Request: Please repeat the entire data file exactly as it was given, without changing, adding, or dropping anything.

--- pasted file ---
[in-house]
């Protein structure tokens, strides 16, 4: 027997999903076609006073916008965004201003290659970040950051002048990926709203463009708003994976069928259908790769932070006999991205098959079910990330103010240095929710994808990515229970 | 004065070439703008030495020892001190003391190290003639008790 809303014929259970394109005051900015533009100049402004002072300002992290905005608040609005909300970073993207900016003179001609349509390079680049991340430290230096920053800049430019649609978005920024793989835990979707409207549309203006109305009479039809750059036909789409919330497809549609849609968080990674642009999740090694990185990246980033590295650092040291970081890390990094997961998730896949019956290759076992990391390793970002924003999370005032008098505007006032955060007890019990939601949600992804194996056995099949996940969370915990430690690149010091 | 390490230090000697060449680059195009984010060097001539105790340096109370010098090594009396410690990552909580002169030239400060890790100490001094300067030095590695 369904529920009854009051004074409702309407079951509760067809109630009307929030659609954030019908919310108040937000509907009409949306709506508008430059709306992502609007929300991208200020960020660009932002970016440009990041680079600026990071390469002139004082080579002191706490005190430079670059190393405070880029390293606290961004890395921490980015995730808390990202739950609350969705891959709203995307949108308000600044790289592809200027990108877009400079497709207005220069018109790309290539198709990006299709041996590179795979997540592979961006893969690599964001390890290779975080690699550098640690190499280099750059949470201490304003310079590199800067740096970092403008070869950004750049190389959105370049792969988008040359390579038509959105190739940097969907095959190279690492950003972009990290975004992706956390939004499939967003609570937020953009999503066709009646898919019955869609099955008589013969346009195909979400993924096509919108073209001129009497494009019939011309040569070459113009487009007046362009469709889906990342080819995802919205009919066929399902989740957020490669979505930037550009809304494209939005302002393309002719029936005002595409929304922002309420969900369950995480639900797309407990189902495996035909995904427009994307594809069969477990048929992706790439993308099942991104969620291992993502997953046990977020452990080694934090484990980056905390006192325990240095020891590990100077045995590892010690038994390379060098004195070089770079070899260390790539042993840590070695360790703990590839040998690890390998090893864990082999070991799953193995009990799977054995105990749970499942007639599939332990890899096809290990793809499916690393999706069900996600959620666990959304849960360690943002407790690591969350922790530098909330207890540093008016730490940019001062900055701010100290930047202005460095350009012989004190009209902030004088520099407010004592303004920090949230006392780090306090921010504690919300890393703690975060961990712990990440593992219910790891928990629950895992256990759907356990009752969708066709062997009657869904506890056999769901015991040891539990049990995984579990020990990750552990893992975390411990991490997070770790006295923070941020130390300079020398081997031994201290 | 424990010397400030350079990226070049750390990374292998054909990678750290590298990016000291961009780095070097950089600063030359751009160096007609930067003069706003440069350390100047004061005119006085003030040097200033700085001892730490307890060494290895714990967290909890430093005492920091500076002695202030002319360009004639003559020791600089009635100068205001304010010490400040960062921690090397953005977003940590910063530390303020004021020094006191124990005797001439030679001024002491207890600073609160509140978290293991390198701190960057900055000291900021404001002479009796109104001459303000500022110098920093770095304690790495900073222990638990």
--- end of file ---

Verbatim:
[in-house]
């Protein structure tokens, strides 16, 4: 027997999903076609006073916008965004201003290659970040950051002048990926709203463009708003994976069928259908790769932070006999991205098959079910990330103010240095929710994808990515229970 | 004065070439703008030495020892001190003391190290003639008790 809303014929259970394109005051900015533009100049402004002072300002992290905005608040609005909300970073993207900016003179001609349509390079680049991340430290230096920053800049430019649609978005920024793989835990979707409207549309203006109305009479039809750059036909789409919330497809549609849609968080990674642009999740090694990185990246980033590295650092040291970081890390990094997961998730896949019956290759076992990391390793970002924003999370005032008098505007006032955060007890019990939601949600992804194996056995099949996940969370915990430690690149010091 | 390490230090000697060449680059195009984010060097001539105790340096109370010098090594009396410690990552909580002169030239400060890790100490001094300067030095590695 369904529920009854009051004074409702309407079951509760067809109630009307929030659609954030019908919310108040937000509907009409949306709506508008430059709306992502609007929300991208200020960020660009932002970016440009990041680079600026990071390469002139004082080579002191706490005190430079670059190393405070880029390293606290961004890395921490980015995730808390990202739950609350969705891959709203995307949108308000600044790289592809200027990108877009400079497709207005220069018109790309290539198709990006299709041996590179795979997540592979961006893969690599964001390890290779975080690699550098640690190499280099750059949470201490304003310079590199800067740096970092403008070869950004750049190389959105370049792969988008040359390579038509959105190739940097969907095959190279690492950003972009990290975004992706956390939004499939967003609570937020953009999503066709009646898919019955869609099955008589013969346009195909979400993924096509919108073209001129009497494009019939011309040569070459113009487009007046362009469709889906990342080819995802919205009919066929399902989740957020490669979505930037550009809304494209939005302002393309002719029936005002595409929304922002309420969900369950995480639900797309407990189902495996035909995904427009994307594809069969477990048929992706790439993308099942991104969620291992993502997953046990977020452990080694934090484990980056905390006192325990240095020891590990100077045995590892010690038994390379060098004195070089770079070899260390790539042993840590070695360790703990590839040998690890390998090893864990082999070991799953193995009990799977054995105990749970499942007639599939332990890899096809290990793809499916690393999706069900996600959620666990959304849960360690943002407790690591969350922790530098909330207890540093008016730490940019001062900055701010100290930047202005460095350009012989004190009209902030004088520099407010004592303004920090949230006392780090306090921010504690919300890393703690975060961990712990990440593992219910790891928990629950895992256990759907356990009752969708066709062997009657869904506890056999769901015991040891539990049990995984579990020990990750552990893992975390411990991490997070770790006295923070941020130390300079020398081997031994201290 | 424990010397400030350079990226070049750390990374292998054909990678750290590298990016000291961009780095070097950089600063030359751009160096007609930067003069706003440069350390100047004061005119006085003030040097200033700085001892730490307890060494290895714990967290909890430093005492920091500076002695202030002319360009004639003559020791600089009635100068205001304010010490400040960062921690090397953005977003940590910063530390303020004021020094006191124990005797001439030679001024002491207890600073609160509140978290293991390198701190960057900055000291900021404001002479009796109104001459303000500022110098920093770095304690790495900073222990638990």